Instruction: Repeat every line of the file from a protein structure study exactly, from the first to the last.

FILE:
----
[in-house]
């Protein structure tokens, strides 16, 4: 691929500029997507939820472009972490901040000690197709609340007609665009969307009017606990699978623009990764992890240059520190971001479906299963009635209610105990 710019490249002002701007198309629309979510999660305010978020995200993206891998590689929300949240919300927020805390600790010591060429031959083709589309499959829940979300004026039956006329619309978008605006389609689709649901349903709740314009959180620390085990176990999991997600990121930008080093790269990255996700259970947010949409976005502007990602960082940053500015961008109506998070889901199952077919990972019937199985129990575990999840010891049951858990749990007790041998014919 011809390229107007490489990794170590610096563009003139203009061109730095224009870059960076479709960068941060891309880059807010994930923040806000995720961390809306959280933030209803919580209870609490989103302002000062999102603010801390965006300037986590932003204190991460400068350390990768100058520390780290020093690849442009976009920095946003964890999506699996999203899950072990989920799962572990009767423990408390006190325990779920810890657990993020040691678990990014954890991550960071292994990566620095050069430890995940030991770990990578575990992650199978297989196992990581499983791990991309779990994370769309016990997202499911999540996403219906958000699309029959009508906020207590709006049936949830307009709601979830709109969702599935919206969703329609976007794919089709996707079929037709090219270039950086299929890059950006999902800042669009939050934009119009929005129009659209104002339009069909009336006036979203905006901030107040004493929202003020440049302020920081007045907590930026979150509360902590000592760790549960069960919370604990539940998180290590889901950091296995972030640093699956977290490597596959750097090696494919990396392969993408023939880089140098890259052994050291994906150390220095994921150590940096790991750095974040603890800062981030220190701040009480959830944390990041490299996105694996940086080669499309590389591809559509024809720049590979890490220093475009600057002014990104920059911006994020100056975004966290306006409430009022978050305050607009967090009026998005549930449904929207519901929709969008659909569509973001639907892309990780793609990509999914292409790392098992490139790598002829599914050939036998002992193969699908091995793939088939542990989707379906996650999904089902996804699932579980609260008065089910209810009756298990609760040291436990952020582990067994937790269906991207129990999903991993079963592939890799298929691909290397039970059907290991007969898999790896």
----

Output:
[in-house]
């Protein structure tokens, strides 16, 4: 691929500029997507939820472009972490901040000690197709609340007609665009969307009017606990699978623009990764992890240059520190971001479906299963009635209610105990 710019490249002002701007198309629309979510999660305010978020995200993206891998590689929300949240919300927020805390600790010591060429031959083709589309499959829940979300004026039956006329619309978008605006389609689709649901349903709740314009959180620390085990176990999991997600990121930008080093790269990255996700259970947010949409976005502007990602960082940053500015961008109506998070889901199952077919990972019937199985129990575990999840010891049951858990749990007790041998014919 011809390229107007490489990794170590610096563009003139203009061109730095224009870059960076479709960068941060891309880059807010994930923040806000995720961390809306959280933030209803919580209870609490989103302002000062999102603010801390965006300037986590932003204190991460400068350390990768100058520390780290020093690849442009976009920095946003964890999506699996999203899950072990989920799962572990009767423990408390006190325990779920810890657990993020040691678990990014954890991550960071292994990566620095050069430890995940030991770990990578575990992650199978297989196992990581499983791990991309779990994370769309016990997202499911999540996403219906958000699309029959009508906020207590709006049936949830307009709601979830709109969702599935919206969703329609976007794919089709996707079929037709090219270039950086299929890059950006999902800042669009939050934009119009929005129009659209104002339009069909009336006036979203905006901030107040004493929202003020440049302020920081007045907590930026979150509360902590000592760790549960069960919370604990539940998180290590889901950091296995972030640093699956977290490597596959750097090696494919990396392969993408023939880089140098890259052994050291994906150390220095994921150590940096790991750095974040603890800062981030220190701040009480959830944390990041490299996105694996940086080669499309590389591809559509024809720049590979890490220093475009600057002014990104920059911006994020100056975004966290306006409430009022978050305050607009967090009026998005549930449904929207519901929709969008659909569509973001639907892309990780793609990509999914292409790392098992490139790598002829599914050939036998002992193969699908091995793939088939542990989707379906996650999904089902996804699932579980609260008065089910209810009756298990609760040291436990952020582990067994937790269906991207129990999903991993079963592939890799298929691909290397039970059907290991007969898999790896």